I have my hands in a million projects. It’s just ridiculous. I just want to get a room finished! Anyway, I thought I would take a break and share the treatment I used on my newly painted dining room chairs.
You can see where I’m going with the slipcovered seats… I’m bleaching some more drop cloths right now, so I can work on them this week. It’s really starting to come together.
So, first of all, I primed and painted the chairs in my favorite shade of white, Creamy by Sherwin Williams. I allowed the paint to dry and then hit the edges with an electric palm sander to distress the finish. I’m not about distressing everything in my house, but I love the idea of distressing pieces that are going to take a lot of hits. I don’t have to worry if my kids decide to play a rhythm on an armrest with their fork.
How much you distress is a personal taste issue. You take it as far as you want.
For the glaze, I wanted something a little softer than the dark walnut stain I generally use. I mixed a little bit of burnt umber universal tint with some water to use for the glaze. Universal tint is what paint stores use to color the paints you purchase. You can buy a quart at your local paint store for $15-20 depending on the tint. A little bit goes a long way, so a quart will last forever. You can mix tints with other paint, glazes, or water.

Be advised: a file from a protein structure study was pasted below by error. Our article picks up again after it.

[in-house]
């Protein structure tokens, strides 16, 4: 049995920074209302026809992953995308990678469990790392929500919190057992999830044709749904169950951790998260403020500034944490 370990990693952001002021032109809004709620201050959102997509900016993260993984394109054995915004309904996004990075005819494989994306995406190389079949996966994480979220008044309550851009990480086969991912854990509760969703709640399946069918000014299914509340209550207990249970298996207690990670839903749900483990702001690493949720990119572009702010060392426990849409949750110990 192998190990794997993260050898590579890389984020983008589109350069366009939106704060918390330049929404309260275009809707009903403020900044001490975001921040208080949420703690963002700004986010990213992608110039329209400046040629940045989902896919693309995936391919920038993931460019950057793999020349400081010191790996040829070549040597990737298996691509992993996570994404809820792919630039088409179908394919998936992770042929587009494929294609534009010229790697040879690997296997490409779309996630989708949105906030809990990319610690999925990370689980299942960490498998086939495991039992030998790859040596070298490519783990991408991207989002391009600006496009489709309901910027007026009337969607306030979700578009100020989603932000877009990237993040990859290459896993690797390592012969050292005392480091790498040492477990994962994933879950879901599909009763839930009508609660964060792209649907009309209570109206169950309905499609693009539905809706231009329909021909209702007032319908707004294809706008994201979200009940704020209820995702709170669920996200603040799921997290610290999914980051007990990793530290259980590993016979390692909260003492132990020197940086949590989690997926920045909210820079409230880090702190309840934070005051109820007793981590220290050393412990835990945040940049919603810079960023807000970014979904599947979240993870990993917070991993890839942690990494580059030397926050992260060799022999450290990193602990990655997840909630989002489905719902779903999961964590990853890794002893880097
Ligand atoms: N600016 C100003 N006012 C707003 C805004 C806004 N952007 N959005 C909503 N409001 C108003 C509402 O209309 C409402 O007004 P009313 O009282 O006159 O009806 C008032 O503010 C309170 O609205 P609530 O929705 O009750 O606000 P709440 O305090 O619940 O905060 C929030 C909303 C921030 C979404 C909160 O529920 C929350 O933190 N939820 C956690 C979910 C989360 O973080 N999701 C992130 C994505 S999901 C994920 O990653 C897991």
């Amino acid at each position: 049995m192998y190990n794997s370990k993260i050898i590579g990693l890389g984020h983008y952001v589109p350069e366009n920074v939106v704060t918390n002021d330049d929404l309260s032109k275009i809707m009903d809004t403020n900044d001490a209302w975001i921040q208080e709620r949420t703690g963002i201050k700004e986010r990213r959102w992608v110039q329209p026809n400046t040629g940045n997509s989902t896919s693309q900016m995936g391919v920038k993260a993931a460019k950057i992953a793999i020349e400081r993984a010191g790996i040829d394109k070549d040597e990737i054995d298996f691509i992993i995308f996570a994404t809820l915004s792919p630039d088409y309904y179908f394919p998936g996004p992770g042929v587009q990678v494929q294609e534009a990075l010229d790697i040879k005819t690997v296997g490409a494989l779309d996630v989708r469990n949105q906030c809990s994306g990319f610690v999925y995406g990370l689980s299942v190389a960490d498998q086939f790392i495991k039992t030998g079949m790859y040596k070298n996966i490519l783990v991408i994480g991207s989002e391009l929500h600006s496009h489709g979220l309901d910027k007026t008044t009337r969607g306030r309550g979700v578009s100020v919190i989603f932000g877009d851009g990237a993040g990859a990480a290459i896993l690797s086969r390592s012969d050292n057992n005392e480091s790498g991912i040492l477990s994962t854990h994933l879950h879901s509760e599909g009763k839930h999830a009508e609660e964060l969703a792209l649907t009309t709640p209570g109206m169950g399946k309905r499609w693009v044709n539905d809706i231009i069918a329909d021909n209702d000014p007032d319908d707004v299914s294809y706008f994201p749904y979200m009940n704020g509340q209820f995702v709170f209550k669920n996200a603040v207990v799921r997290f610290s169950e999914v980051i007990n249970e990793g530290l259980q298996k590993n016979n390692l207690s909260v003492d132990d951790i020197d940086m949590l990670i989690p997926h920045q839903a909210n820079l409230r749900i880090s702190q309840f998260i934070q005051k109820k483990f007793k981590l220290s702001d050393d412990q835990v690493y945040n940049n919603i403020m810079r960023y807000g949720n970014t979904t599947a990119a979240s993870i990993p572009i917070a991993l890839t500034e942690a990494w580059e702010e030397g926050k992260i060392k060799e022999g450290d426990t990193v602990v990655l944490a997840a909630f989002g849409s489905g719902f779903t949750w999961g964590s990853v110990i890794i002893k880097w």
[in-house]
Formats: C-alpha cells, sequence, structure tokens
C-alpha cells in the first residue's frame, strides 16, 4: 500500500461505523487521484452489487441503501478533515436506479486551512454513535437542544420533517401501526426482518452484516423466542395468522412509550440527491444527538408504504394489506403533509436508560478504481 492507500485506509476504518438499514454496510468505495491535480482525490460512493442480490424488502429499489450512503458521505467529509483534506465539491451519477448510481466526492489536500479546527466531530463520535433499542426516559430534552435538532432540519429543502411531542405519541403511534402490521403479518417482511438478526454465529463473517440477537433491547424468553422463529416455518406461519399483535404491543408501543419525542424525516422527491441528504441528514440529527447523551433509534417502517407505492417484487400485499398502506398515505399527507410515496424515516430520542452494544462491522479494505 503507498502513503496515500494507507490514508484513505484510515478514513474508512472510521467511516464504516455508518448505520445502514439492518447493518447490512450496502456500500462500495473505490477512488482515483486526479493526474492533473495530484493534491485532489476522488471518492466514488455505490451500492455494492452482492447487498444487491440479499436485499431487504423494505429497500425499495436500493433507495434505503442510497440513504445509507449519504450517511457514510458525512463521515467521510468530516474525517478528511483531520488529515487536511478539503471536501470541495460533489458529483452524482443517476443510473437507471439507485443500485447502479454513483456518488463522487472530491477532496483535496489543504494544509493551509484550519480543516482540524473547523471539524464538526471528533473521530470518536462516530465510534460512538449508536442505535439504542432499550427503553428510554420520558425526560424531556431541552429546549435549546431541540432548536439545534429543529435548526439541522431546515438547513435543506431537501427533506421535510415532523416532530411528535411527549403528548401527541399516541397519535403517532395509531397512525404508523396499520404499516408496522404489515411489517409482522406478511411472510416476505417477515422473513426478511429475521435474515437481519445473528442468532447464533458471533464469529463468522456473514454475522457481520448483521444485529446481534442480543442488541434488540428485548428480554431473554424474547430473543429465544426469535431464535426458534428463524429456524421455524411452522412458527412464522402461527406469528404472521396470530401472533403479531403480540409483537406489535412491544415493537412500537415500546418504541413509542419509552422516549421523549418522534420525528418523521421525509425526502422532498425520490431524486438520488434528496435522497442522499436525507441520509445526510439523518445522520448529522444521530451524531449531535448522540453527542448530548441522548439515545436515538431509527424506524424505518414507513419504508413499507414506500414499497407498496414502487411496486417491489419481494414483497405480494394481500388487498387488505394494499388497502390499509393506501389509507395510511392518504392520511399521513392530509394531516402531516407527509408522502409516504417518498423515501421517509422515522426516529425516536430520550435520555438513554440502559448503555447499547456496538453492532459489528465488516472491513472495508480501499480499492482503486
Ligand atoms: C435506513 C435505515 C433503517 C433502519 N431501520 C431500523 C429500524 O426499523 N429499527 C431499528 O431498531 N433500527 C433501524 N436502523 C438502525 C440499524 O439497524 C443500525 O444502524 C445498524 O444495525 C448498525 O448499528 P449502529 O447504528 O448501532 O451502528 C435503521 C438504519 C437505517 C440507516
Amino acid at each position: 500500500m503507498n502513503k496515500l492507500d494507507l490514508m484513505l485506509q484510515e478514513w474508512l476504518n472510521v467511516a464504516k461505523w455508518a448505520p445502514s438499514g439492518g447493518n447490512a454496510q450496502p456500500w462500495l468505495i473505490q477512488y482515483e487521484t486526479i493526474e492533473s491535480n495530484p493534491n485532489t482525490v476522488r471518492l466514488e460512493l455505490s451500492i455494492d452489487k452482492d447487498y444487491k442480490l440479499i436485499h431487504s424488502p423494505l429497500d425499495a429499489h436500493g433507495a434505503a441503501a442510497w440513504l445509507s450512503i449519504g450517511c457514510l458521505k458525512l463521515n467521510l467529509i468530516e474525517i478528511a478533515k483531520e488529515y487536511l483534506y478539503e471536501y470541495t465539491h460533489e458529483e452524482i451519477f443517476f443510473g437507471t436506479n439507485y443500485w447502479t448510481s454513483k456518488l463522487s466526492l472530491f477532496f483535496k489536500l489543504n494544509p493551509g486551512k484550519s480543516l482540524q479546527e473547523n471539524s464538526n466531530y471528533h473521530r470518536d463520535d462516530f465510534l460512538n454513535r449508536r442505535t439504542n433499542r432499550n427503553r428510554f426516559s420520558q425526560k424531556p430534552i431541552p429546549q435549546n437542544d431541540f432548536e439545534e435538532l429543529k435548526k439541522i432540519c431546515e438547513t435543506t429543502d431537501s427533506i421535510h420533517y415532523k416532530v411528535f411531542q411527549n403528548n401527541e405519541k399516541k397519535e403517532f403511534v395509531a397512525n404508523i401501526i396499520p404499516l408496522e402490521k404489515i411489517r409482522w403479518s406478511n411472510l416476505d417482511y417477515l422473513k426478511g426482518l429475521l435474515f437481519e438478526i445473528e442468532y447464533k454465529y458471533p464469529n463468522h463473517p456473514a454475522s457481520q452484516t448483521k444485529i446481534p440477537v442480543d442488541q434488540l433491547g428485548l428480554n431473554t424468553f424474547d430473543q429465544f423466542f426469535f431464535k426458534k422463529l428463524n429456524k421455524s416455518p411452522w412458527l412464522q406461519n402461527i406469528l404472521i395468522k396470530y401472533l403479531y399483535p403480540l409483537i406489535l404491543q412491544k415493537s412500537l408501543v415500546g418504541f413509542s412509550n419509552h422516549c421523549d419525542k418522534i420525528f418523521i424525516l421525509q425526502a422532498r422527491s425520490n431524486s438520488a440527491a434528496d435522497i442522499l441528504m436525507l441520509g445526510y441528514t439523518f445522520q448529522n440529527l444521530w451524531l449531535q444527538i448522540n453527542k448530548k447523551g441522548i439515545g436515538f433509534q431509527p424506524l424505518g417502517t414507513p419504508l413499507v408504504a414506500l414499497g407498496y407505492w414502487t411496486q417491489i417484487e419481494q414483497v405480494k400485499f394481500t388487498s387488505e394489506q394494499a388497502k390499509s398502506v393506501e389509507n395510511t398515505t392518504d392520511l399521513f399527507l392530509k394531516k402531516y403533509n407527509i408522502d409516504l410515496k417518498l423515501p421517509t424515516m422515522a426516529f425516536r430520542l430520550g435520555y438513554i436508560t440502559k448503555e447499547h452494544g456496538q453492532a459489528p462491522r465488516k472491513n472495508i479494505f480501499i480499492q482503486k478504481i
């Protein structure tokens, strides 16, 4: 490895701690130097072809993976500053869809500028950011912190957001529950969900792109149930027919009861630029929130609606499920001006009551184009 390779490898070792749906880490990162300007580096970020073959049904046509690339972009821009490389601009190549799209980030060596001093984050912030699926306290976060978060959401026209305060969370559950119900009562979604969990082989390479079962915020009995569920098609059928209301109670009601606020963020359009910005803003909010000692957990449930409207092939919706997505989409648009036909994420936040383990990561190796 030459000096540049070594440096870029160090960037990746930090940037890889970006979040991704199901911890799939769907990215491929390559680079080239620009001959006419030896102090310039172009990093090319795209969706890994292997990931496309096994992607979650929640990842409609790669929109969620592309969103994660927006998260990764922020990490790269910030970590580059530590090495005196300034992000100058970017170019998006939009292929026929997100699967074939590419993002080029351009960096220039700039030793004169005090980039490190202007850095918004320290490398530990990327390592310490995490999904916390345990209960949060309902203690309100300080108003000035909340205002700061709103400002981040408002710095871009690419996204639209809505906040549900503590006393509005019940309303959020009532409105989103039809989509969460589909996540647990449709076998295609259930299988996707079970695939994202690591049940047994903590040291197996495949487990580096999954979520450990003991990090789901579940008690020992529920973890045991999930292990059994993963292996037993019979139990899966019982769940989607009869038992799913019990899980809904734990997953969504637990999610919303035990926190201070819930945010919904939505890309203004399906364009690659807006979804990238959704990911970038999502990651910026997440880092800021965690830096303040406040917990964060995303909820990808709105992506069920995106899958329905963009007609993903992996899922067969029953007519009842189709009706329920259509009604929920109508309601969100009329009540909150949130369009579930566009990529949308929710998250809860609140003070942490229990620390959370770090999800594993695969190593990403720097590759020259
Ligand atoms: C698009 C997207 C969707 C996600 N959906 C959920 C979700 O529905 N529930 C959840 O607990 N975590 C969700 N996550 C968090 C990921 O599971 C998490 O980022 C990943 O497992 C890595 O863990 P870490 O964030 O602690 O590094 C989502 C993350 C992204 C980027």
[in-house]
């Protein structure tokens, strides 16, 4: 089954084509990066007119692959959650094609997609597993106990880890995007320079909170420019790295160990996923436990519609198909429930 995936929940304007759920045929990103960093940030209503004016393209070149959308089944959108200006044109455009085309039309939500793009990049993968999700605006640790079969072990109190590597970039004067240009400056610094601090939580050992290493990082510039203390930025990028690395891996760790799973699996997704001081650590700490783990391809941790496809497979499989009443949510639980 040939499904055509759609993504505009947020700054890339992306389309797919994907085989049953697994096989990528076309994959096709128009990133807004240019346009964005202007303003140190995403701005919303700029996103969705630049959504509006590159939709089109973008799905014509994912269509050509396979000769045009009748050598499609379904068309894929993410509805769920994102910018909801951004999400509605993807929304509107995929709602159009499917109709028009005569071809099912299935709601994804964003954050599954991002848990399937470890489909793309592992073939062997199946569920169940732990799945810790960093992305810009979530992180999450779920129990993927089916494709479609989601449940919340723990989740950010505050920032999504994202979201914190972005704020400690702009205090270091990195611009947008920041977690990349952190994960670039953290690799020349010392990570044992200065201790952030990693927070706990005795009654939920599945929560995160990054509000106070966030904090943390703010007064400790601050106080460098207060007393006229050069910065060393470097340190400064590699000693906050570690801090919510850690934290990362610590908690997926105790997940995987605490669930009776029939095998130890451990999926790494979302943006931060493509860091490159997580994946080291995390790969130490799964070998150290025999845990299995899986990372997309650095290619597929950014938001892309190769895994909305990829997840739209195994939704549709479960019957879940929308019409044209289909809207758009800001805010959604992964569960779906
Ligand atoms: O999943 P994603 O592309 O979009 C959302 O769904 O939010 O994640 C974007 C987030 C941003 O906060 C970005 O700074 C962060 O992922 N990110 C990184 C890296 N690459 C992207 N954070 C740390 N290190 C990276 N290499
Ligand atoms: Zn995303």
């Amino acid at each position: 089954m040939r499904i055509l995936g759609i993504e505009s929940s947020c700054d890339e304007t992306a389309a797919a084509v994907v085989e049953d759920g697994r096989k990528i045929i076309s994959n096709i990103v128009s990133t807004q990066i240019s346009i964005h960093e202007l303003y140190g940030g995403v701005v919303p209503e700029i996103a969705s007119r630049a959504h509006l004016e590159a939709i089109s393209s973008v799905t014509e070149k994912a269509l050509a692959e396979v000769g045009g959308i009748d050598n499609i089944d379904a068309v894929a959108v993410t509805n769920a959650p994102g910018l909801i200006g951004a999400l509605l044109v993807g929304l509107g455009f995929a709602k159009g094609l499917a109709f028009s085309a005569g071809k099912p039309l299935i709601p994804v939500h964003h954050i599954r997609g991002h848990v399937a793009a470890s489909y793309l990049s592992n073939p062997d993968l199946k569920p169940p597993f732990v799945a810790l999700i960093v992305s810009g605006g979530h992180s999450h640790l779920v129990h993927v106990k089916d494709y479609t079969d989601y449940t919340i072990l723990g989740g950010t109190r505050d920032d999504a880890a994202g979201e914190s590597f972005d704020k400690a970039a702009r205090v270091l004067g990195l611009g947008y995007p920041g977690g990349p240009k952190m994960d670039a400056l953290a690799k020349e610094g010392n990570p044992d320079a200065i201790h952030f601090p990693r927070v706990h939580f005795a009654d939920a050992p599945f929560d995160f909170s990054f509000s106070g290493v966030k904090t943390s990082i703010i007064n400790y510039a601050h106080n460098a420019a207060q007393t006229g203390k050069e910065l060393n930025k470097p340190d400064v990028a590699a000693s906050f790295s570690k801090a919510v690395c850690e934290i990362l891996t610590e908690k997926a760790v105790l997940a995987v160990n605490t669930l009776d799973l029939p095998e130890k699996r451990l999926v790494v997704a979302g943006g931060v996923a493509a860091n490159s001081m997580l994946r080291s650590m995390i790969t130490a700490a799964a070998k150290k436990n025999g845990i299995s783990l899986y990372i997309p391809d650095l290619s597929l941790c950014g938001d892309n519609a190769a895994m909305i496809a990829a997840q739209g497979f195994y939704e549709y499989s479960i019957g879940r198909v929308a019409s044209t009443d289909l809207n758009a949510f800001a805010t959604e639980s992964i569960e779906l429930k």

This glaze mixture of burnt umber and water is very thin and easy to work with. Working in small areas, apply the glaze with a brush…
…and wipe it off with a damp rag.
That’s it! It gives the piece a soft, antique look.
I can’t wait to show you the entire dining room when it’s done. I really love how it’s coming together.
I am also working on a chalkboard with a gilded frame for the dining room wall. It keeps things formal with the gold leaf, but it’s a little playful as well. It’s a perfect place to write out a dinner menu or a blessing over guests who are dining with us. Anyway, I ran out of adhesive for the gold leaf, so I only completed two sides. It’s just killing me…
One last little project…I found this gorgeous wood frame at a yard sale this weekend for $5.00. It had a mirror in it, but I knew it would be perfect for a chalkboard in my kitchen. It’s in a prime spot to be a weekly calendar at-a-glance.
To make the chalkboard, I simply cut a piece of hardboard to size and painted it with two coats of chalkboard paint. Remember to “season” your chalkboard by rubbing a piece of chalk over the entire surface. This prevents lettering from being “burned into” the surface.
So, keep checking in to see how my millions of projects turn out.